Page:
Turkey, garbage dump of the world?

Turkey is importing more and more plastic waste from the United Kingdom, endangering its environment and the livelihoods of its trash pickers, The Guardian reported

In the first three months of this year, British firms shipped 27,034 tonnes of waste plastic to Turkey, according to exporters' data from the UK's Environment Agency (EA), more than double the 12,022 tonnes from the same period last year. 

All of the trash Turkey imports from the United Kingdom is meant for reuse, as it is illegal for British companies to export waste for disposal abroad other than for recycling or recovery. Yet the EA has not visited Turkey to check whether UK plastic packaging waste is actually being recycled or reused, or even to confirm the landfill process will prevent leakage into rivers and the ocean, the British news outlet said. 

Turkey's recycling record is not reassuring. Turkey recycles just one percent of its domestic waste, sending the rest to landfill, according to the Organisation for Economic Co-operation and Development data from 2015. As a result, Turkey ranks among the world's worst performers when it comes to managing plastic waste, research published in the journal Science said. 

Turkey's National recycling strategy, published by the Ministry of Science, Industry and Technology, said more than half of the waste generated in the country can be recycled.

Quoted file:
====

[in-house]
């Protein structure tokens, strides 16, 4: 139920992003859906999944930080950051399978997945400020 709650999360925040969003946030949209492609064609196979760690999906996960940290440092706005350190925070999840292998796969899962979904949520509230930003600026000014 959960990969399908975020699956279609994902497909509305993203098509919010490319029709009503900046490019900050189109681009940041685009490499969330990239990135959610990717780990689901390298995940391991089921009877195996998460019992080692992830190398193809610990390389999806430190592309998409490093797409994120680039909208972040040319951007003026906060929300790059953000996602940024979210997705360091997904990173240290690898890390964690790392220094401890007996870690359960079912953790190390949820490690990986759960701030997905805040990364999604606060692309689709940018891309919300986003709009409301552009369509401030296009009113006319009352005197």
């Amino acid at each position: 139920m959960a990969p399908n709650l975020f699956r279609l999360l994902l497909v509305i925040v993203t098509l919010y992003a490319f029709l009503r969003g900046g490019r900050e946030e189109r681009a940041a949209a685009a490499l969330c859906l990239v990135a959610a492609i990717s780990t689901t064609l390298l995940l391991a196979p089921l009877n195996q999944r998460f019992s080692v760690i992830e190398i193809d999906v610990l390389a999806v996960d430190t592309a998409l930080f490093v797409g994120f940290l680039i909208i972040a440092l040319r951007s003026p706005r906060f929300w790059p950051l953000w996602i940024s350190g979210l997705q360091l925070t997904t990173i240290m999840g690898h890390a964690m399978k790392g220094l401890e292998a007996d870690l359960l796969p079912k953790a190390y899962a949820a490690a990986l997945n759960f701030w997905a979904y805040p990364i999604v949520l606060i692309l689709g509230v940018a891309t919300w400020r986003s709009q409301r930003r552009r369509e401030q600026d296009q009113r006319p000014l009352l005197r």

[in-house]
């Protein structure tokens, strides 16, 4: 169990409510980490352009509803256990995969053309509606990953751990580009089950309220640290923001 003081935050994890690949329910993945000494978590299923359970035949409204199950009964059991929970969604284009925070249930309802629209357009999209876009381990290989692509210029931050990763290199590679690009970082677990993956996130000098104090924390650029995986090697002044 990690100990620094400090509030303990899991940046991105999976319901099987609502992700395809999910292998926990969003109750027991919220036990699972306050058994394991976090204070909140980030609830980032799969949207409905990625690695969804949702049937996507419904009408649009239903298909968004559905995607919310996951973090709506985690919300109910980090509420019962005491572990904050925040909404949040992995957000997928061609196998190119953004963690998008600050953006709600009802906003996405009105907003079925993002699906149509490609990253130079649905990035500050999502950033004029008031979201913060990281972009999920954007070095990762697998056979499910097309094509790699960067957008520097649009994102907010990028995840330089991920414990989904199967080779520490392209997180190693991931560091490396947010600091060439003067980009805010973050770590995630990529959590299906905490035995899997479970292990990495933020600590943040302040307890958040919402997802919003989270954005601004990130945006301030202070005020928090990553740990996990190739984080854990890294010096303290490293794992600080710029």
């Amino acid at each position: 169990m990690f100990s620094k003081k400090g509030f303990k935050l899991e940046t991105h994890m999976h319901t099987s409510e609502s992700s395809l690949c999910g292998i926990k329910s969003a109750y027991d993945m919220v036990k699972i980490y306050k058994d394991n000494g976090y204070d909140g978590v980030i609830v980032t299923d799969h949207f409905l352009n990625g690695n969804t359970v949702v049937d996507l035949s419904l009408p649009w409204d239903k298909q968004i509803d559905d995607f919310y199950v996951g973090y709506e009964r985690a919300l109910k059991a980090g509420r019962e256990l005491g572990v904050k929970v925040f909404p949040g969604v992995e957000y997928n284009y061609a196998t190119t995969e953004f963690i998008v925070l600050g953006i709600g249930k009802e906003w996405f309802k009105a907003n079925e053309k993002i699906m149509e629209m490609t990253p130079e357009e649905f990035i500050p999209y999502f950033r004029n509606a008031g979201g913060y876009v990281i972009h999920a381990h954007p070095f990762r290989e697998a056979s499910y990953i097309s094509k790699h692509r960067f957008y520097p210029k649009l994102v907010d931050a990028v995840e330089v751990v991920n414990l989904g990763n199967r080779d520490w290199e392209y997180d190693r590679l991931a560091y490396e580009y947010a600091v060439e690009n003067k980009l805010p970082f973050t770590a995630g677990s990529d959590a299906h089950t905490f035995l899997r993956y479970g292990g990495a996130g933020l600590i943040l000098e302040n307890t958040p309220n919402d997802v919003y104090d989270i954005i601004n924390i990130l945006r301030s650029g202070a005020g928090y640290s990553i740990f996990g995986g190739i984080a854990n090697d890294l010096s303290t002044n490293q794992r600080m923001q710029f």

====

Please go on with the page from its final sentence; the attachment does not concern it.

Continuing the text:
Vedat Kılıç, head of Turkey's recyclable waste industrialists' association, said the increased imports presented both an opportunity and a risk. Speaking at a conference titled Fire in the Waste Sector! Don’t Let Turkey Be the Garbage Dump of the World, Kılıç said the increase in imports put the zero-waste policy launched by Turkey's first lady, Emine Erdoğan, at risk. 

If the imports are recycled, Turkey's growing plastic industry could make synthetic yarn, shopping bags, and more, boosting revenues. If they are not recycled, the waste could damage Turkey's environment.

Turkey's Mediterranean coast is already the sea's most polluted area, according to Sedat Gündoğdu, an academic at the Çukurova University Faculty of Fisheries. The southern coastal cities of Mersin, Adana, and Antalya produce more plastic waste than any others in Turkey, and rainfall and rivers bring it to the coast.  

The impact is visible along the 22 kilometres of Akyatan beach, with its famed green turtle nests. The beach is now littered with significant plastic pollution, Guardian said.

Recycling was not the solution, according to Gündoğdu. "The only solution is to decrease plastic consumption, otherwise everyone, including Europeans coming for holiday to the coast of Mediterranean, might end up swimming along in their own waste," he said.

The trash import also affects waste collectors of Turkey, who collect 80 percent of this waste from streets. "It could damage the income my colleagues and me earn from garbage picking," The Guardian quoted Recep Karaman, head of the street waste collectors association, as saying. “We collect 3.5 million of the 6 million tonnes of waste produced annually. But our earnings drop due to imports; they decrease the value of the waste we collect.”